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LOOKING FOR THE MOST DELICIOUS BREAD PUDDING RECIPE
Posted: 17 July 2009 02:06 PM   [ Ignore ]
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Living in the islands for a very long time I enjoyed the most delicious bread pudding from the bakeries. Now that i live in the Northwest I have not been able to find a good bread puccing recipe that compares to the islands. It is moist with raisins along with all the bread and eggs that is firm to slice and is very delicious and is not served with any sauce. I have searched on the web and find the recipes are either dry or they come with a slurpy sauce. Can anyone help me here?

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Posted: 17 July 2009 02:18 PM   [ Ignore ]   [ # 1 ]
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I am not sure what bread pudding you mean but we have a bread and butter pudding over here, the UK, I wonder if that is similar to the one you have tried?  We make it in a pie dish, it is buttered bread layered with raisins or sultanas and spices and then an eggy custard is poured over it and it is baked in the oven.  When it is ready you can spoon it out and eat it as is or pour over some cream.  It is good! tongue rolleye

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Posted: 17 July 2009 02:37 PM   [ Ignore ]   [ # 2 ]
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The bread and butter bread pudding is quite similar. I tried a bread and butter pudding recipe and it did not match what i am looking for; it was too soft for my taste buds. What i am looking for it is sliced, not too firm and will not fall apart.

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Posted: 17 July 2009 03:06 PM   [ Ignore ]   [ # 3 ]
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Hello again, Ginger. Traditional bread pudding is just a simple custard mixed with buttered bread and flavourings to your taste. The next step, one of the most important, is allowing the bread sufficient time to absorb some of the custard mixture. At least one hour. The texture will be all wrong without this step. Then brush your dish(es) with softened butter, ladle the mixture in filling them 3/4s full. Bake in a water bath at 350F until just set. Remove from bath and wipe outside of dish(es). Refrigerate until fully chilled.

Any type of bread may be used. A light toasting is a good idea before cutting into cubes. Enriched breads such as brioche or challah give a wonderful flavour. As for other flavourings and whether you serve with sauce or not, it’s your choice. Most traditional, I believe, is to throw in a few plumped raisins with some vanilla and ground cinnamon. The variations are limited only by your imagination. I believe Rose has a chocolate bread pudding in one of her books. You can whisk a little pumpkin puree in with the hot custard after straining. Or substitute dried cherries for the raisins and throw in some orange zest. You get the picture.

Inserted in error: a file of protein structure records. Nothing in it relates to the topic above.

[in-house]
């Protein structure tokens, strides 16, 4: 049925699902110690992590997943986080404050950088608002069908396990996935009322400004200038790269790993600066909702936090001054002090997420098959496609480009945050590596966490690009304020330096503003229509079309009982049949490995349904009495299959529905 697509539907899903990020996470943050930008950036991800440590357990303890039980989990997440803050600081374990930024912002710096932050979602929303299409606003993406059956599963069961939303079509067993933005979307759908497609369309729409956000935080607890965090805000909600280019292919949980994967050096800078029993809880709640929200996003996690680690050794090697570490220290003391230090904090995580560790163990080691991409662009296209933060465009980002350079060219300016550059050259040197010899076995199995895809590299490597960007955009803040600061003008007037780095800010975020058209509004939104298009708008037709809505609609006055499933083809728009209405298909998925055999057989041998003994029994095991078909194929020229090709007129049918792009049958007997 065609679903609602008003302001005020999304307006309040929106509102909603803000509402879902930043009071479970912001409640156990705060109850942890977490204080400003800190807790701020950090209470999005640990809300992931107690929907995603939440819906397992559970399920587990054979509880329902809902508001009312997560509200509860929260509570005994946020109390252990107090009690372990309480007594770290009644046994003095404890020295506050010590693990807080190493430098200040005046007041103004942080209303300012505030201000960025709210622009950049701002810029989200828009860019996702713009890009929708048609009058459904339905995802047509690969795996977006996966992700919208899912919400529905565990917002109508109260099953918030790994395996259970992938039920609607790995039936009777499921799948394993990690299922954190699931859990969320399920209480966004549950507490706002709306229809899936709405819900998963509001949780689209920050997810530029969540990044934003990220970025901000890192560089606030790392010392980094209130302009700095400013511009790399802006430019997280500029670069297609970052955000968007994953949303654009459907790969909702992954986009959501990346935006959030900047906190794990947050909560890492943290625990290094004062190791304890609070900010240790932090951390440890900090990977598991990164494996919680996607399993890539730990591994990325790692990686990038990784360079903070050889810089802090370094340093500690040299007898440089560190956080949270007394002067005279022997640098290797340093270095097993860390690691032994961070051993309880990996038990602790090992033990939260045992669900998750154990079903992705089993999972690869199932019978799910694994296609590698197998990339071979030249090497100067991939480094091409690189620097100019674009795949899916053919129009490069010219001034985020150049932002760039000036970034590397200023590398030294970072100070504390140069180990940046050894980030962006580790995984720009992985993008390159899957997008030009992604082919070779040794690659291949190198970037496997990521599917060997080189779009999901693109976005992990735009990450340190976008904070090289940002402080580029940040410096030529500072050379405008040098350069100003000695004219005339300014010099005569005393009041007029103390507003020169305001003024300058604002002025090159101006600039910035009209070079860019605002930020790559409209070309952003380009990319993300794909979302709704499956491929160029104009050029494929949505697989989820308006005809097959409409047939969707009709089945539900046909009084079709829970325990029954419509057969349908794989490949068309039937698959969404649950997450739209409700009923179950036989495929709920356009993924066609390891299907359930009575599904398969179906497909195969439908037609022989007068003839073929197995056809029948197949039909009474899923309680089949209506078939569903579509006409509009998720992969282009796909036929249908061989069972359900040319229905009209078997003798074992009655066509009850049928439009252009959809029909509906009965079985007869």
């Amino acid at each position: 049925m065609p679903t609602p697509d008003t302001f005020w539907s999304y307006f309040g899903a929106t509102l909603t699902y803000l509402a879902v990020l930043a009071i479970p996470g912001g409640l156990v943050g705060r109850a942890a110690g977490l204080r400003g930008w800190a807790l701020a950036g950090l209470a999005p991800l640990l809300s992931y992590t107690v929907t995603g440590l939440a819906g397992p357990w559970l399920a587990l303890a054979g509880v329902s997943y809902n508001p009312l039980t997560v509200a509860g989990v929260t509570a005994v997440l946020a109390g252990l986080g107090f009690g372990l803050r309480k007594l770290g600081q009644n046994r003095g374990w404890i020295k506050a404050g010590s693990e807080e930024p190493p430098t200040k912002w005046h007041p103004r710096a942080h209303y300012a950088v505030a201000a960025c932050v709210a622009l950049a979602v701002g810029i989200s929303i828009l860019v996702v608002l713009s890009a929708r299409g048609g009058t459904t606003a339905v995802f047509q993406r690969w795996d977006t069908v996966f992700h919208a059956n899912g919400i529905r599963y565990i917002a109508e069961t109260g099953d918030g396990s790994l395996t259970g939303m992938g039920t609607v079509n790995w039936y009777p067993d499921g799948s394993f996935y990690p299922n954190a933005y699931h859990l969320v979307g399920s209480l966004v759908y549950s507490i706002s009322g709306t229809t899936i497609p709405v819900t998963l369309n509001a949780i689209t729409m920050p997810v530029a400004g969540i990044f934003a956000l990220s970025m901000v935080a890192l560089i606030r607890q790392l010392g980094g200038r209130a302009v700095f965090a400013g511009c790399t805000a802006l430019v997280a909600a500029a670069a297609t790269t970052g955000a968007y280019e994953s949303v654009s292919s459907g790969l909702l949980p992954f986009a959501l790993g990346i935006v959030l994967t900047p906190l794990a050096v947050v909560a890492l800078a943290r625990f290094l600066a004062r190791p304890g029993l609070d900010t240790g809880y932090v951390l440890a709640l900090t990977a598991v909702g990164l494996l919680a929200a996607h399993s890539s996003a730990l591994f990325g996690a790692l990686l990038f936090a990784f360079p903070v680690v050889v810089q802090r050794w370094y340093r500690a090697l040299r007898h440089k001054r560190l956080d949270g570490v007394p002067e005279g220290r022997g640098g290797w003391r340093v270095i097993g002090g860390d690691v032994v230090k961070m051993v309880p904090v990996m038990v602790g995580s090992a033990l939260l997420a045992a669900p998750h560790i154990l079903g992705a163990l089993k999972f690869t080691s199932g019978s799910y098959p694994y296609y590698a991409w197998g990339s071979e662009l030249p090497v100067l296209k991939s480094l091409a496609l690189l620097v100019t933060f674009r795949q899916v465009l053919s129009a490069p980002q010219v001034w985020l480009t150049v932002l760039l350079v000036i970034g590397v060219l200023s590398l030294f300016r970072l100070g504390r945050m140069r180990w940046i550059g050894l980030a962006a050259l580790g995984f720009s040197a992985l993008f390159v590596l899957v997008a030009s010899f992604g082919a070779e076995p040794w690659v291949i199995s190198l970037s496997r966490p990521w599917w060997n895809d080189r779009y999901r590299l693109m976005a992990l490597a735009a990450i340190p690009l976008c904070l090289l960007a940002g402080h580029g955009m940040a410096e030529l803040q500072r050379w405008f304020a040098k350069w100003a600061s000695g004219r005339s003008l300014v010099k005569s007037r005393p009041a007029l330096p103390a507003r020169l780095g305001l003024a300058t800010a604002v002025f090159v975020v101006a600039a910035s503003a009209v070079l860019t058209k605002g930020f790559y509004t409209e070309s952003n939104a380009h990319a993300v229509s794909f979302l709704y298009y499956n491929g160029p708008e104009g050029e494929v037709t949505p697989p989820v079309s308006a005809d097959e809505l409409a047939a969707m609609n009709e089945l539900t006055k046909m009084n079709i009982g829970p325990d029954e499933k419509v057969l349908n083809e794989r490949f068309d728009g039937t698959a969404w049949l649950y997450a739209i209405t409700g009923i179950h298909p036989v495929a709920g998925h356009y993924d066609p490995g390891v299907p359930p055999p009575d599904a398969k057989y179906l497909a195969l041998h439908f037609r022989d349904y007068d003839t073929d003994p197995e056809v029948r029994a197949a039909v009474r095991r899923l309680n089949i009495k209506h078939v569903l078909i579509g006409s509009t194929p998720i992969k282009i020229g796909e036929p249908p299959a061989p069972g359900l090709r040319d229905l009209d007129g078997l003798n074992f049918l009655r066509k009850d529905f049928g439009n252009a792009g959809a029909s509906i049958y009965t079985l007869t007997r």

Now would you mind satisfying my curiosity! You’re from “the islands.” Which ones, in which part of the world? Olympia, Greece or Olympia, Washington? I’m being nosy, of course, but it helps sometimes to know which culinary tradition a forum member’s questions spring from.

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Posted: 17 July 2009 04:08 PM   [ Ignore ]   [ # 4 ]
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I would like to know which islands too!  Also, I would add that if you follow Carol’s suggestion with the bread and butter pudding of adding dried fruits to your pudding to make sure you don’t scatter them on the top of the pudding as they can then get burned and taste very hard and bitter.  Just a little tip from one who’s made that mistake in the past!  I would second all the other suggestions made by our friend Carol, especially regarding using brioche or other enriched breads which give a lovely flavour.  Sometimes a little spirit adds to the flavour too, gilding the lily!!! tongue wink

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Posted: 17 July 2009 04:32 PM   [ Ignore ]   [ # 5 ]
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Umm, toasting the bread is what i didn’t think of doing. Just yesterday i brought home some portugese sweet bread and half and half to put into the bread pudding. Since the only sweet bread they had were in buns that was my only choice, anyway it is sweet bread. 

Sure, that is not a problem. As i mentioned earlier I had to teach myself how to make bread since i was brought up eating rice 24/7. As i was saying i am from the Pacific Northwest but i lived most of my life on the main island of Oahu there I cannot recall my parents purchasing bread, it was always rice. After language school my friends and I were always famished so we stopped at the local bakery and endulged ourselves in the best bread pudding we could imagine. A few year’s ago i visited my home town and the bread pudding was just as delicious as they were back then.